When Grace and Andrew's grandmother dies, she leaves them her large, beautiful home, Dinmont House. Instead of selling it, like most siblings would, they decide to move in together, splitting the bedrooms and studies between them and sharing the entrance and kitchen. It may seem strange but it works for them. That is, until Andrew brings home his new boyfriend.
From the beginning, Grace doesn't care much for James or his haughty attitude. His presence in the home affects Grace and makes for a tense atmosphere. Then one night, Andrew and James witness the murder of one of their friends and James begins to unravel. This leads to an encounter between Grace and James that will change their lives forever.
When Andrew and James move out of the house, Grace escapes into a manuscript of a novel from 1951. The book went unpublished due to its depiction of an unwed teenage mother and homosexuality. The brother and sister in the novel mirror Grace and Andrew and both stories, though almost a century apart, show how what was once taboo has become commonplace and yet still carries a stigma.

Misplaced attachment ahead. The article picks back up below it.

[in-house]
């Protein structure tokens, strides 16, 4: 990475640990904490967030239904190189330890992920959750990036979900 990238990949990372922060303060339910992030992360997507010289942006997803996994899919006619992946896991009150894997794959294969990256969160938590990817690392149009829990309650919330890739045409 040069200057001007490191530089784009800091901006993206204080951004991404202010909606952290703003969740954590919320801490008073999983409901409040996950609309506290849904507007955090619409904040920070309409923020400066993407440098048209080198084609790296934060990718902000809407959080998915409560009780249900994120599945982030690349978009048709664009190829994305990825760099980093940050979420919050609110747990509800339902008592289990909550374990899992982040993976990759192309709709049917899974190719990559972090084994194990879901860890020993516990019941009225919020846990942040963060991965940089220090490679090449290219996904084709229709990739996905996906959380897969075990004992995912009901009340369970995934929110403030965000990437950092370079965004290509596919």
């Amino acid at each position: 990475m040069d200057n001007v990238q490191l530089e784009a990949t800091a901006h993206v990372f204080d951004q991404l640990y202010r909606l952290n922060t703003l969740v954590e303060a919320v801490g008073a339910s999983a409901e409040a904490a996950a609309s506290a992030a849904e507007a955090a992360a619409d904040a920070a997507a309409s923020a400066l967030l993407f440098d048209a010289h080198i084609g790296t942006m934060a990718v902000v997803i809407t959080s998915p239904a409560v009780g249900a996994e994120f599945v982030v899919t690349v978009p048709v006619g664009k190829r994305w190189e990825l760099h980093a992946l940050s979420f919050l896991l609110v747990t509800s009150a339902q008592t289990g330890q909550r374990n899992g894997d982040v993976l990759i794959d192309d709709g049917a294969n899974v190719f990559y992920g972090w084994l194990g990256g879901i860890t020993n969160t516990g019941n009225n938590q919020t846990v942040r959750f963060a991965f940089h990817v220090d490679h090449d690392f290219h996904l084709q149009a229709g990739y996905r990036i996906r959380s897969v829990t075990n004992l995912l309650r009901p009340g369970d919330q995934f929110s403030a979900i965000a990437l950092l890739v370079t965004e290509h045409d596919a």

The Child's Child by Barbara Vine is a unique book in that it's a novel within a novel. As Grace seeks refuge a manuscript, we read it right along with her. A look at the attitudes toward unwed mothers and homosexuality in the early 20th century is set against the same attitudes in the early 21st century.
This book was just so-so for me. It started out very interesting. As a book lover, I really enjoyed the mention of the books Grace was reading for her thesis. As I read I thought that any lover of classic novels would really enjoy the book. But after that, there wasn't much to keep me intrigued.
I really like the idea of the story within the story. I think that was the books strongest point, to tell the story and look at how attitudes have changed in this manner. However, I found that the book was slow to set up both stories and in the end, didn't really leave me with much. I never felt like I wanted to put the book down, but when I was finished, I just felt kind of neutral about it. The book definitely shows the way attitudes were in the past, however, it felt like I knew all of that already, like the book could have been further developed to show us more.
Barbara Vine is the pseudonym of crime writer Ruth Rendell. The books she writes under this name aren't mystery novels but about people and morality. She is heavily accomplished under both names. This was the first novel of hers I have read under either name.
I received a copy of this book courtesy of Random House of Canada. The opinions expressed above are purely my own.